In all honesty, there’s not a lot I can disagree with here. My own time in the City was characterised by deepening disillusionment with the obsession for capital growth over income stocks, the need for “excitement”, which usually meant M&A activity, and an almost total disregard for the retail investor, otherwise known as you and me. All of this led very sound companies offering a good dividend year on year to be downgraded or just plain ignored by analysts with the result that management teams often resorted to desperate M&A activity to engender some interest in their stock. The JD Sports acquisition of First Sport would be a classic case in point, which nearly brought down the entire company.

While I don’t think it’s the end of the PLC, I do think the UK economy could benefit from some diversity. Again, Germany could be a good model, where major companies like BMW, Vaillant, Schaeffler etal remain private, family owned concerns existing alongside the likes of Siemens which is listed in Frankfurt and New York.

Worth a read.

Friday, 4 September 2009

The Pendulum Swings

I would like to write a blog about something other than News International or bankers but the opportunities for comment just keep coming thick and fast.

Yesterday’s pre-emptive strike letter, in advance of the G20 summit, from Europe’s Big Three (Brown, Sarkozy and Merkel) which threatens curbs on banker pay and bonuses will have sent a chill through the City of London. Lord Adair Turner, Chairman of the Financial Services Authority and a former banker made similar noises last week but was roundly derided as being out of touch and barking mad, but it now appears that our political leaders are thinking along much the same lines.

Turner suggested that much of our investment bank activities, such as credit derivatives trading, was “socially useless” and “trading for trading’s sake” in order to gain commission, before proposing a version of the Tobin tax to try and curb excess profits and, in turn, bonuses. The City was quick to respond with its usual defences. “If you do this all the equity capital markets activity, derivatives trading and arbitrage will flee to Frankfurt” followed by the inevitable “we make an enormous contribution to the UK economy.”

They clearly had not read Turner’s remarks properly because what he actually proposed was international not solely UK regulation and that is exactly what the Big Three are proposing to the rest of the G20. How will the banker’s respond? Well, if they go ahead with another round of inflated bonuses in a few month’s time you suspect that they will be just making it worse for themselves. On Channel 4 News last night Christine Lagarde (right)the French Finance Minister, was asked by Jon Snow if she thought the bankers would still take the money. “They better hadn’t” was her reply. It’s been a long time since our bankers were talked to like that.

The pendulum has now decisively swung back towards regulation and away from the laissez faire Anglo Saxon approach pioneered by Thatcher, Reagan, Blair and Clinton. The key issue now is whether the Obama Administration will get on board. There will certainly be intense pressure from the likes of Goldman Sachs to repudiate what will be billed as ‘European’ and ‘French inspired’ regulations. The next few weeks should be fascinating.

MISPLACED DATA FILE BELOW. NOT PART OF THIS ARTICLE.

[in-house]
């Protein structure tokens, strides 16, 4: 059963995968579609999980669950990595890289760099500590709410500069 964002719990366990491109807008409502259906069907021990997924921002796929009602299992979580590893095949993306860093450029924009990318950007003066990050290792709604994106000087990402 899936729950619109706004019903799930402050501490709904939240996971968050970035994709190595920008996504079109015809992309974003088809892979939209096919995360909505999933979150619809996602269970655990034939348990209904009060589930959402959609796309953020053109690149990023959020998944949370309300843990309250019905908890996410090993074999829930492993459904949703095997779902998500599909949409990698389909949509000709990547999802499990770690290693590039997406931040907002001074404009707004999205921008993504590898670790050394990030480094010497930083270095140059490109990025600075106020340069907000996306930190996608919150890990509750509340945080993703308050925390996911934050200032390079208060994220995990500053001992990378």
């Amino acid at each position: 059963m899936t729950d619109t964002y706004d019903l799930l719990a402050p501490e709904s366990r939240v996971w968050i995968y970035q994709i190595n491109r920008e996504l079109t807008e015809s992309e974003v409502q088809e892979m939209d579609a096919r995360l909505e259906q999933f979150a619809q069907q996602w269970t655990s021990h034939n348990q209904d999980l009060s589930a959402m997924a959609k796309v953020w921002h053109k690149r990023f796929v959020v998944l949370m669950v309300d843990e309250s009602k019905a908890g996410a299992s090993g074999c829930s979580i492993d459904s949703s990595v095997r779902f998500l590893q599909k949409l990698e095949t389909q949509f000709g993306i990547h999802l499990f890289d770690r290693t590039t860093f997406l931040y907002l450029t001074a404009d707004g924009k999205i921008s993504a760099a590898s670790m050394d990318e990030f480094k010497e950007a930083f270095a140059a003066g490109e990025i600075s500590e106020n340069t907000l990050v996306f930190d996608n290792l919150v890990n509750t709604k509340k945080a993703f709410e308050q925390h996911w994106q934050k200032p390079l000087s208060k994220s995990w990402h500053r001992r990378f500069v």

Wednesday, 2 September 2009

Murdoch opens a second front

They’re either very worried at News International or very brazen. James Murdoch’s Media Guardian lecture in Edinburgh which received blanket coverage over the weekend is a second front in the attack on ‘free news’ which his father started last month. It can be found HERE

His usual targets list will come as no surprise to anybody, namely OFCOM and, of course, the BBC who are now accused of ‘dumping’ free journalism onto the market. It feels to me like an attempt to corral the rest of the media industry into supporting the News International payment for content policy which his Dad recently announced. Of course, this can only work if he gets everyone else on side and there is no ‘free news’ for anyone to access – hence the attack on the Beeb. Apparently, similar moves by the major news organisations in the States to produce an industry standard payment policy are also underway, albeit in their early stages.

Couple of points. Firstly, is the idea of different media organisations banding together to invoke a payment-only system anti-competitive? I’d be interested to know what OFCOM think.

Secondly, what do they intend to do about websites such as The Huffington Post which is way out in front of most traditional media outlets in its coverage of American politics, but has virtually no journalistic overhead and a low cost base? (Apparently the journalists all write for free in return for generating their own journalistic ‘brand’ and readership following which then buys their inevitable books).

Overall, I think Murdoch makes some good points, but I can’t help feeling that the big winner if he gets his way will be guess who? That’s right, News International.